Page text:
Recording a conviction
For an adult that appears before the court and pleads guilty to an offence, unless they are sentenced to imprisonment, the Presiding Judicial Officer has discretion as to whether a conviction is recorded or not.
The factors the Court must have regard to when determining whether to record a conviction are contained in section 12 of the Penalties and Sentences Act 1992 (Qld). They include:
- The nature of the offence;
- The offender’s character and age; and
- The impact that recording a conviction will have on the offender’s:
- Economic or social wellbeing; or
- Chances of finding employment
Each case will be determined on its own facts which is why it is important you engage a criminal lawyer to represent you in court and make oral submissions focused on this issue. Character references are generally helpful in formulating those submissions, particularly if they can speak to any impact a conviction being recorded would have on current or future employment prospects. Any previous convictions, even where no conviction was recorded, are also a relevant consideration.
If no conviction was recorded, do I still have a criminal record?
Even if a conviction is not recorded, you have still been convicted of the offence to which you have pleaded guilty, or been found guilty, and it will be recorded on your criminal history. For most employers or other interested parties who request a criminal history check, if you have had no conviction recorded by the court, you are able to declare you have no criminal history. You need to carefully consider the wording of the question when asked and seek legal advice if you are unsure.
Do I have to tell someone I have a criminal record if no conviction was recorded by the court?
However, in certain situations, including applying for some employment, applying for a working visa overseas, applying for a weapons licence or applying for certain insurances, they may ask questions along the lines of “have you have been charged with a criminal offence?” or “Have you ever been convicted of a criminal offence, whether or not the conviction was recorded?”. You will be required to answer yes to each of those questions even if no conviction was recorded by the court.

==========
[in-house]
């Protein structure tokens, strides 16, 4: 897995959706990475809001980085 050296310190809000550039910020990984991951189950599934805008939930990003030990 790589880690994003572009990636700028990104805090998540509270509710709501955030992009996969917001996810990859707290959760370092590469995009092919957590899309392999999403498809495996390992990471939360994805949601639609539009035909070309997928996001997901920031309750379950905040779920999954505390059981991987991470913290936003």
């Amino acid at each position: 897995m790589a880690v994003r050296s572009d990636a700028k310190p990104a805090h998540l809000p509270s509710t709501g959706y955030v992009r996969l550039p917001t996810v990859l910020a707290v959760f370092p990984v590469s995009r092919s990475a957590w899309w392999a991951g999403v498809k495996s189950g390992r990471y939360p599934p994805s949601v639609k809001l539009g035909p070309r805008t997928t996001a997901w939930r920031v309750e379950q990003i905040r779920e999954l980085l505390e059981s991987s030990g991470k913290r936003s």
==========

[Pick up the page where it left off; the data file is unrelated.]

If you are employed in a profession that is governed by a regulatory body, such as Nurses, Doctors, Lawyers and Taxi Drivers, you may have an obligation to report to that Professional Regulatory body that you have been charged and/or convicted of any offence. They each have different rules about what must be reported, and when it must be reported, so it is important you obtain early legal advice if you think you are in that situation.
If you are applying for a blue card to work with children, you are required to disclose all details of any offence you have been charged with. They will have regard to information supplied in relation to charges even if you were ultimately found not guilty. They will also have regard to information supplied in relation to any applications for a domestic violence order where you are named as the respondent.
For traffic offences such as drink driving and unlicensed driving, they do not result in a criminal conviction and will only appear on a traffic history. Those convictions may still be relevant to certain types of employment, such as taxi drivers, and when applying for work visa for some countries so it is important to consider what, if any, impact that will have on you and whether submissions need to be made to attempt to avoid that.
There are different considerations that apply to young people being dealt with under the Youth Justice Act (1991) Qld.
This post contains general advice only and is not intended as legal advice.